University of Wisconsin Center for Cooperatives
Rural Cooperatives, July/August. 1998, pp. 6-13.
Published by the Rural Business and Cooperative Development Service 

Pooling for Power

Catherine Merlo


Ernest Righetti farms among the golden hills and rolling vineyards of California's scenic Central Coast. He produces some 2 million pounds of avocados every year on the terraced hillsides he and his sons carved out of the farm his grandfather started more than a century ago.

Righetti is also a consumer—an energy consumer—and he, like other California energy consumers, has been paying higher rates for electrical power than anyone else in the nation.

Until now.

With the help of a unique new cooperative, Righetti and an estimated 22,000 other California farmers are now able to bargain as one group for lower energy costs, something that's never been possible before.

California Electric Users Cooperative (CEUC) is bringing together, for the first time, a remarkably diverse mix of agricultural cooperatives and farmers to negotiate collectively for lower power costs as the Golden State surges into a new era of energy deregulation.

"CEUC is an electric cooperative without wires," says Lee Ruth, one of CEUC's architects. "There is no other co-op like this one. This is not a rural electric co-op. This is different. It's an agricultural co-op providing electrical service to members. It's the first real breakthrough in the electric market in California."

In fact, CEUC is the nation's first electric co-op structured solely to service agriculture with an aggregated, or pooled, electric power purchase.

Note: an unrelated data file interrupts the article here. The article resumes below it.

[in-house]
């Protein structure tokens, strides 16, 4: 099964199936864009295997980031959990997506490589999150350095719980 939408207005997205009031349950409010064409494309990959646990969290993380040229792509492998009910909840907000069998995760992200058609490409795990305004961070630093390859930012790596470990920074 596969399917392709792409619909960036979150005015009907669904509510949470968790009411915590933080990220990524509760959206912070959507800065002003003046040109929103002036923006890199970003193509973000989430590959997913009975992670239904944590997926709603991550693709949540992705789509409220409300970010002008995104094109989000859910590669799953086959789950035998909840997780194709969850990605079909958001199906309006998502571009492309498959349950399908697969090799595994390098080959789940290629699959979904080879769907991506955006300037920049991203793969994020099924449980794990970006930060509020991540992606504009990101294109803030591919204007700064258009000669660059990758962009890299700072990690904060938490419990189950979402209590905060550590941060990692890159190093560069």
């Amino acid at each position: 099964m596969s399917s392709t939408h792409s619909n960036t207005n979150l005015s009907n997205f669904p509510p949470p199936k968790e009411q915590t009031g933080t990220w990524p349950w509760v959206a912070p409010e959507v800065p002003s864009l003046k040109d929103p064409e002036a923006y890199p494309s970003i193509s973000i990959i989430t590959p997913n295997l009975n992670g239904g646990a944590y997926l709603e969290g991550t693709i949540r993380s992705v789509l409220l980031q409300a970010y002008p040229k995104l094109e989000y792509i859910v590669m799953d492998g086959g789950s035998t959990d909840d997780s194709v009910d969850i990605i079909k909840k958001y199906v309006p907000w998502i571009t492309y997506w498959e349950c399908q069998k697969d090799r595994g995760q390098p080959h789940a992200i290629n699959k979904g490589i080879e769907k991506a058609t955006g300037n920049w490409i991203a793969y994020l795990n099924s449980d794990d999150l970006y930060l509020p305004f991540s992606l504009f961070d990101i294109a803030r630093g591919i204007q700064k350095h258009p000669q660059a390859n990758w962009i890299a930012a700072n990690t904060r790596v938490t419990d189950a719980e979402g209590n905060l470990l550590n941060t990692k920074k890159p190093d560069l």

CEUC is a federation of 18 agricultural cooperatives that represent 22,000 California growers. In fact, it could be said that CEUC is two co-ops, because one of its members is the new CEUC Grower Cooperative (CGC). This affiliated co-op also was formed to negotiate for lower energy costs, but at the individual farm level rather than for the associations.

In all, this diverse group of cooperatives represents citrus, avocado, cotton, almond, grape, deciduous tree fruit, seed growers, dairy processors and producers from San Diego County to the Oregon border.

Together, they help make California the No. 1 agricultural state in America. And together, they're part of a history-making chapter in the story of the nation's cooperative utilities.

"For the first time, there's an agricultural cooperative to serve the interests of electricity users, not the electricity producers," says Jim Claassen, CGC board chairman and a San Luis Obispo farmer. Claassen also is president of the board of the San Luis Obispo County Farm Supply Co., a charter member of CEUC.

"With CEUC, agriculture has been given a significant amount of power," says Fielding Thompson, CEUC board chairman and vice president of the supply division of Fruit Growers Supply CO., the supply arm of Sunkist Growers.